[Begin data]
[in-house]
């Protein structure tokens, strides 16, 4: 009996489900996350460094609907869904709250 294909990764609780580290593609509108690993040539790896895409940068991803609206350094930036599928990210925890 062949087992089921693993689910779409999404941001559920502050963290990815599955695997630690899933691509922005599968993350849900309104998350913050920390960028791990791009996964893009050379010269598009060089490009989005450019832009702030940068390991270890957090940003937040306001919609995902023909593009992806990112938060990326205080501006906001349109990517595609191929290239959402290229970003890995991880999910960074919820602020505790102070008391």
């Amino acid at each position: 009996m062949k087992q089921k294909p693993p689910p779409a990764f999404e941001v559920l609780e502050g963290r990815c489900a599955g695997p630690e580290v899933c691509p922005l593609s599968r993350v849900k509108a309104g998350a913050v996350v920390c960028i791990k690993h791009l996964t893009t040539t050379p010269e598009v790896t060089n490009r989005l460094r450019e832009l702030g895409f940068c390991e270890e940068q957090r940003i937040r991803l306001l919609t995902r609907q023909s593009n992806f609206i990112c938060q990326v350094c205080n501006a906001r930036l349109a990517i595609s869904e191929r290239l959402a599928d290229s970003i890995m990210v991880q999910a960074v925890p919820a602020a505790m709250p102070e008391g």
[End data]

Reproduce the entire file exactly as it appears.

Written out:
[in-house]
């Protein structure tokens, strides 16, 4: 009996489900996350460094609907869904709250 294909990764609780580290593609509108690993040539790896895409940068991803609206350094930036599928990210925890 062949087992089921693993689910779409999404941001559920502050963290990815599955695997630690899933691509922005599968993350849900309104998350913050920390960028791990791009996964893009050379010269598009060089490009989005450019832009702030940068390991270890957090940003937040306001919609995902023909593009992806990112938060990326205080501006906001349109990517595609191929290239959402290229970003890995991880999910960074919820602020505790102070008391």
């Amino acid at each position: 009996m062949k087992q089921k294909p693993p689910p779409a990764f999404e941001v559920l609780e502050g963290r990815c489900a599955g695997p630690e580290v899933c691509p922005l593609s599968r993350v849900k509108a309104g998350a913050v996350v920390c960028i791990k690993h791009l996964t893009t040539t050379p010269e598009v790896t060089n490009r989005l460094r450019e832009l702030g895409f940068c390991e270890e940068q957090r940003i937040r991803l306001l919609t995902r609907q023909s593009n992806f609206i990112c938060q990326v350094c205080n501006a906001r930036l349109a990517i595609s869904e191929r290239l959402a599928d290229s970003i890995m990210v991880q999910a960074v925890p919820a602020a505790m709250p102070e008391g």